James Comey has been on my mind since I recorded an interview with him. last month for my radio show. The former FBI director and declared adversary of Trump spoke with a winning mix of intelligence, outspokenness, humility and some spite. Nice work, sir. But there was more to it than that. It’s one thing for an interview to be good; another is that it is easy to edit. My producer, listening, purred with satisfaction because it was the easiest edit of all. It didn’t need any editing; what we recorded came out exactly as we recorded it. This had as much to do with the length of Comey’s responses as it did with what he was saying. Whatever the optimal length of responses, our man got it right.
I listened again, with the intention of producing an instruction sheet for all my future interviewees to read. His first eight responses ranged in duration from 21 seconds to one minute 43 seconds. They averaged just over a minute. I wonder if this type of duration is not only perfect for the convenience of overworked producers and presenters ‘blood pressure, but also for listeners’ understanding. It may be the cleverest of clogs, but if you hit it for good, you may lose your attention and its brilliance will escape us.
I have done many interviews with interesting people who tell fascinating stories that do not reach the end because their answers are too long to live in the time allowed. Mind you, listening again, my embarrassingly rambling questions don’t help much either. I am working on it. I’ve been working on it since 1993, in fact, and I’m sure there will be an improvement soon.
The very erudition and eloquence of a speaker is sometimes the problem. Barack Obama is an example of this. At David Olusoga’s interview with him for the BBC Before the publication of your latest book, the first response is one minute 50 seconds; the second at three and a half minutes and the third at dangerously close to the five-minute mark. These may have been shorter answers edited together, but it didn’t look like it. Such was its fluidity that I’m sure if I interrupted it it would have felt like putting paint on a Monet, but I found it a bit tiring listening to it. Obama could get away with it; the rest of us can’t, on the radio or in real life.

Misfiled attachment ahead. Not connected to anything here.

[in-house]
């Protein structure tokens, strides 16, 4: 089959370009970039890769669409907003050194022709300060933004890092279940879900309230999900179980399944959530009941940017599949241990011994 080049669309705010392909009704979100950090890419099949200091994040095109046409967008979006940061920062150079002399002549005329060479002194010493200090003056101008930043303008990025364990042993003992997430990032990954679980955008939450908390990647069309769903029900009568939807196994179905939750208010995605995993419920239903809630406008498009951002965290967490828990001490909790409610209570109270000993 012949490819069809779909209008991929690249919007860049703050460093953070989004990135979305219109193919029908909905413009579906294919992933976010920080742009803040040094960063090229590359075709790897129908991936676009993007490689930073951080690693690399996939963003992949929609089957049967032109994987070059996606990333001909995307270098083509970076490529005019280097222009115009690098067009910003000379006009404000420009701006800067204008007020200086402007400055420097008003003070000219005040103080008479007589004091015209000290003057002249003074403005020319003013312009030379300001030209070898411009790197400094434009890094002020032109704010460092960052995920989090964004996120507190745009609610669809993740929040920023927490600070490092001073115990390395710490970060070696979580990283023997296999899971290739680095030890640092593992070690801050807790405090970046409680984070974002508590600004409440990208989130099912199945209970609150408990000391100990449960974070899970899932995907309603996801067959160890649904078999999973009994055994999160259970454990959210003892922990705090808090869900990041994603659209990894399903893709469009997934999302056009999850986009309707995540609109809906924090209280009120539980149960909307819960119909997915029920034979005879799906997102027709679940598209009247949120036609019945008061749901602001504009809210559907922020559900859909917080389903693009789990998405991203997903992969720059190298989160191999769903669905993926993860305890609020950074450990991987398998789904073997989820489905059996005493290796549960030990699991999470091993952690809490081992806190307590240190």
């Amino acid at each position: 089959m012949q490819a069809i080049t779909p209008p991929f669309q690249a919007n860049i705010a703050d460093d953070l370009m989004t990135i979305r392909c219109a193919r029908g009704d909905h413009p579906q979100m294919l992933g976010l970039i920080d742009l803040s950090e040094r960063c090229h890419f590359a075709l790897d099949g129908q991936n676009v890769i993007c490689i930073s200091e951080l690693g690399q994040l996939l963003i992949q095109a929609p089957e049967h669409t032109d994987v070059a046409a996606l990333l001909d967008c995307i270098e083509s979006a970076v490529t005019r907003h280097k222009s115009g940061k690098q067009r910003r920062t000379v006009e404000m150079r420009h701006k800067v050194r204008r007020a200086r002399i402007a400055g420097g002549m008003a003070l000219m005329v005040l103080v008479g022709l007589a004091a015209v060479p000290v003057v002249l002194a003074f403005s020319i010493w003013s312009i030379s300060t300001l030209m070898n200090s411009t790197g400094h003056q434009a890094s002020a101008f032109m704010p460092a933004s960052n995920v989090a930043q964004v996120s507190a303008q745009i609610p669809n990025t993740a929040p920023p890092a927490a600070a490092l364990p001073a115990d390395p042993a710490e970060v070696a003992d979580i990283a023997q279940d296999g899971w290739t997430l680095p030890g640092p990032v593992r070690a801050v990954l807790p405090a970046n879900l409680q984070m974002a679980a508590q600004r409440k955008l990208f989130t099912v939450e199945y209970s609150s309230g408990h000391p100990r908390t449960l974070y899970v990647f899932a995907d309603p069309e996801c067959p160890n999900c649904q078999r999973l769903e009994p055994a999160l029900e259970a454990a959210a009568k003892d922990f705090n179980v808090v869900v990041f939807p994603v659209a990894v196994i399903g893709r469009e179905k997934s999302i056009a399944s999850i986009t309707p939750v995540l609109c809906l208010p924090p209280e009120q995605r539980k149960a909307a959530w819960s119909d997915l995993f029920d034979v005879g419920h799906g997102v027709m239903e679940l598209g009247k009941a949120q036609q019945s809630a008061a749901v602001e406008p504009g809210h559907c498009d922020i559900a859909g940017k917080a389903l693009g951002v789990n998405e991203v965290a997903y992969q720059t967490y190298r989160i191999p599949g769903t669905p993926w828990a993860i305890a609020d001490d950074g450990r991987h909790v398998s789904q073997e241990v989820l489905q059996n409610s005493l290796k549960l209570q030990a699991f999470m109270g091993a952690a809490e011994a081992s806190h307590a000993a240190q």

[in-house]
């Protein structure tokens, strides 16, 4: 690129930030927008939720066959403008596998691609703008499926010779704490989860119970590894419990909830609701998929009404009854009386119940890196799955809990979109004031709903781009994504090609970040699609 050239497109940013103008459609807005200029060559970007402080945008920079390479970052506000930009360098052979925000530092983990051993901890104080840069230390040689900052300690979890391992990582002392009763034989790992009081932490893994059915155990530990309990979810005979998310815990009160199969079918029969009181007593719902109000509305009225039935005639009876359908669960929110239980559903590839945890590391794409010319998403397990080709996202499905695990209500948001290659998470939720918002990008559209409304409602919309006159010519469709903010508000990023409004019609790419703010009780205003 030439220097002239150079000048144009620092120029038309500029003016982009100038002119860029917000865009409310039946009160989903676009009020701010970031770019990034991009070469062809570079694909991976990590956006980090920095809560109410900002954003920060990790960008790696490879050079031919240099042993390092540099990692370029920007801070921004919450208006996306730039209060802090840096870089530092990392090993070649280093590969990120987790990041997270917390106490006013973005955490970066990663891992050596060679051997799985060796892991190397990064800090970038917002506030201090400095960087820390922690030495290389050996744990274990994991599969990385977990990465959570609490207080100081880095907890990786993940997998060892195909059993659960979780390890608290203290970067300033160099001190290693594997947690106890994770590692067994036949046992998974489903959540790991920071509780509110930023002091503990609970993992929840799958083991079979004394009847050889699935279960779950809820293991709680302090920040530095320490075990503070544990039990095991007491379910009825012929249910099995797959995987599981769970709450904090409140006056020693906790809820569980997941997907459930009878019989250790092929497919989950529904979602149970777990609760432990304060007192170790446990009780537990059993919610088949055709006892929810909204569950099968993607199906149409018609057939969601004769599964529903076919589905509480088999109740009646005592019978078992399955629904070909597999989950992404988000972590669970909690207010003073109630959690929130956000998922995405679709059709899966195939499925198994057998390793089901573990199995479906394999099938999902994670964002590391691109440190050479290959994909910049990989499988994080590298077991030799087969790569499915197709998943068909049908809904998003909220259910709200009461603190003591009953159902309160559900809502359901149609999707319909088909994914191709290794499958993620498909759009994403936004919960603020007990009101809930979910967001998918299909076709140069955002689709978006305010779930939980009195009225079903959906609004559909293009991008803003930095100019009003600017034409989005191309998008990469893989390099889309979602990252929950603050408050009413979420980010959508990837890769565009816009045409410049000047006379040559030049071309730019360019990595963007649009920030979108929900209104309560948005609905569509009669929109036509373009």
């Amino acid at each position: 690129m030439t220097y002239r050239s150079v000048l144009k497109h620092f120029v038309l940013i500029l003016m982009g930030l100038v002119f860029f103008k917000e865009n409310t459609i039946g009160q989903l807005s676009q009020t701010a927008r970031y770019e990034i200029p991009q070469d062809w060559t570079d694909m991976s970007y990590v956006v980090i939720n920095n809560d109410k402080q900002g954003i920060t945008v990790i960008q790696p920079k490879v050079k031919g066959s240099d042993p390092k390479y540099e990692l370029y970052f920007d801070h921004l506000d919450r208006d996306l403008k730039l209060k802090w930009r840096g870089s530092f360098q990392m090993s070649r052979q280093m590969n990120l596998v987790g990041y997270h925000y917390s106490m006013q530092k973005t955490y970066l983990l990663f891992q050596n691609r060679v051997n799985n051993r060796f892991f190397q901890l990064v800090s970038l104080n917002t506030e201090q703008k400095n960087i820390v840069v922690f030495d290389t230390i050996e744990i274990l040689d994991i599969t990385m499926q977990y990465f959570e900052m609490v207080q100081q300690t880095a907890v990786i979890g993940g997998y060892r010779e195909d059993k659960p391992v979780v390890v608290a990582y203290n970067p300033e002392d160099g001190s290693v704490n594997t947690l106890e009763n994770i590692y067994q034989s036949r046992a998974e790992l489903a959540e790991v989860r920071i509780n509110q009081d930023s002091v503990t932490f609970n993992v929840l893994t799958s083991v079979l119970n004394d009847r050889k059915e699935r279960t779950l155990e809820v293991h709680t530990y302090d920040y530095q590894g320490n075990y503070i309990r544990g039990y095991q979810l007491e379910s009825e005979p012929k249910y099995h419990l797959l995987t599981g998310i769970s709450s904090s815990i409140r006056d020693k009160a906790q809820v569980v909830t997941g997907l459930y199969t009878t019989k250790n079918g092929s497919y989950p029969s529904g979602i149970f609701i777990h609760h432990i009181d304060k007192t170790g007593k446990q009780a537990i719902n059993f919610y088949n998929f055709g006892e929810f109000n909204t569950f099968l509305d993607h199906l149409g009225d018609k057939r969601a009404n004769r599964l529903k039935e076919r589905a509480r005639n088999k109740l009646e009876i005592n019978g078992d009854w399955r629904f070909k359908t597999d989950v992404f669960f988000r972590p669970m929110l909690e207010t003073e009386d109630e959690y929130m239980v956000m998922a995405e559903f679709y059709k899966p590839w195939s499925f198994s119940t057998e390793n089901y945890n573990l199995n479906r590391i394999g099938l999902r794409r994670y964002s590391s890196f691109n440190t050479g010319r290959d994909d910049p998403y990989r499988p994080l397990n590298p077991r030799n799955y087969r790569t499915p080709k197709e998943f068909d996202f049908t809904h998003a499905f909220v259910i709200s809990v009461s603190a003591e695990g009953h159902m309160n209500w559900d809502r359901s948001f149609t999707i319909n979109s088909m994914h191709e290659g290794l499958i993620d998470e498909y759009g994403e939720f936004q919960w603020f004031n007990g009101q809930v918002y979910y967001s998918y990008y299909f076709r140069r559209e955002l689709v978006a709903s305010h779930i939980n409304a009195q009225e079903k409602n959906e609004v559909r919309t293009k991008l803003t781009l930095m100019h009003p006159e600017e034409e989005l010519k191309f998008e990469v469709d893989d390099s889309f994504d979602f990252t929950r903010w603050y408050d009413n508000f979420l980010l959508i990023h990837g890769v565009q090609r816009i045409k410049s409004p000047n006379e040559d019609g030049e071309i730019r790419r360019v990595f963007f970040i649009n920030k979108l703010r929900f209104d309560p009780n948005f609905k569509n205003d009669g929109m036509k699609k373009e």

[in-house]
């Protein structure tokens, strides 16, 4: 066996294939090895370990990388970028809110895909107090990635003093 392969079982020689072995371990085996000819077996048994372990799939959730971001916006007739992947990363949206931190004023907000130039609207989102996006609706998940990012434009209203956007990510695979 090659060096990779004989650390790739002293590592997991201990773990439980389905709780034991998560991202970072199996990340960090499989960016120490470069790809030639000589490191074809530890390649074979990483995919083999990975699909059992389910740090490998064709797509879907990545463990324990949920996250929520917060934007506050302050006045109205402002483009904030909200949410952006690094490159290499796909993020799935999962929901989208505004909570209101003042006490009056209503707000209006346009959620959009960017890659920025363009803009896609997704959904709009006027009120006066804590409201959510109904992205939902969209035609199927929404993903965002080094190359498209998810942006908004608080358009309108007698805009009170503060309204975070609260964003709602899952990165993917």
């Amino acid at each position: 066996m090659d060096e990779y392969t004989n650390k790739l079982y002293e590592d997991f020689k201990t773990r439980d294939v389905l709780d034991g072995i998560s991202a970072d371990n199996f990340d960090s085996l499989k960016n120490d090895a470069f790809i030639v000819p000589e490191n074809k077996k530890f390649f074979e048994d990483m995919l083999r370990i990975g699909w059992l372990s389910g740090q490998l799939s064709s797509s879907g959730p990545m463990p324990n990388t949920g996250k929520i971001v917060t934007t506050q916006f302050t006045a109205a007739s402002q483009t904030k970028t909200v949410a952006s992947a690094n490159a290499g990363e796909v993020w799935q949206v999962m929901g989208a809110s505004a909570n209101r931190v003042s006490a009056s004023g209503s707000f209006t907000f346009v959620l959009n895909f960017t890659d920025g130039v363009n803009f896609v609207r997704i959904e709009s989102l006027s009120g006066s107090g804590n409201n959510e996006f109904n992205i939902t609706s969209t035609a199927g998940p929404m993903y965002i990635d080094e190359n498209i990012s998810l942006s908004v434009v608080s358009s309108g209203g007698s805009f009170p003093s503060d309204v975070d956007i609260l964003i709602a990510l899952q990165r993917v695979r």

It may be that my judgment is influenced by the time I spent presenting The One Show on BBC One. Here brevity was absolutely essential rather than desirable. It didn’t matter if the guest was Clive James, Michael Caine, Bette Midler, Gordon Brown, Morrissey or Meryl Streep, they had no more than four minutes at most to do their bit. For added distraction, they would have to do this between a movie about, say, badgers and another about perhaps the design of the front doors. I remember a bewildered Michael Stipe who struggled more with this. I will never forget to see the whites of the poor man’s eyes as he tried to make sense of everything. He appeared to leave public life shortly after. For my part, I lost the ability to carry on a conversation for more than three minutes. Even bumping into someone in a pub I found myself asking them three quick questions before feeling the need to move on.
But ever since I scrutinized that Comey interview with stopwatch in hand and after listening to conversations, including mine, on air and off, a simple rule occurred to me: never speak for more than a minute at a time. Less is always more. On air, I hardly ever despair because an interviewee’s responses are too short. It’s like leaving church: in all my years I’ve never heard a comment from one parishioner to another, “You know, I really wish that sermon had lasted longer.” In the case of conversations, if not in the homilies of the priests, a whole minute speaking at a time is enough; more than that and if your name isn’t Barack, you’re being boring.
George is Digismak’s reported cum editor with 13 years of experience in Journalism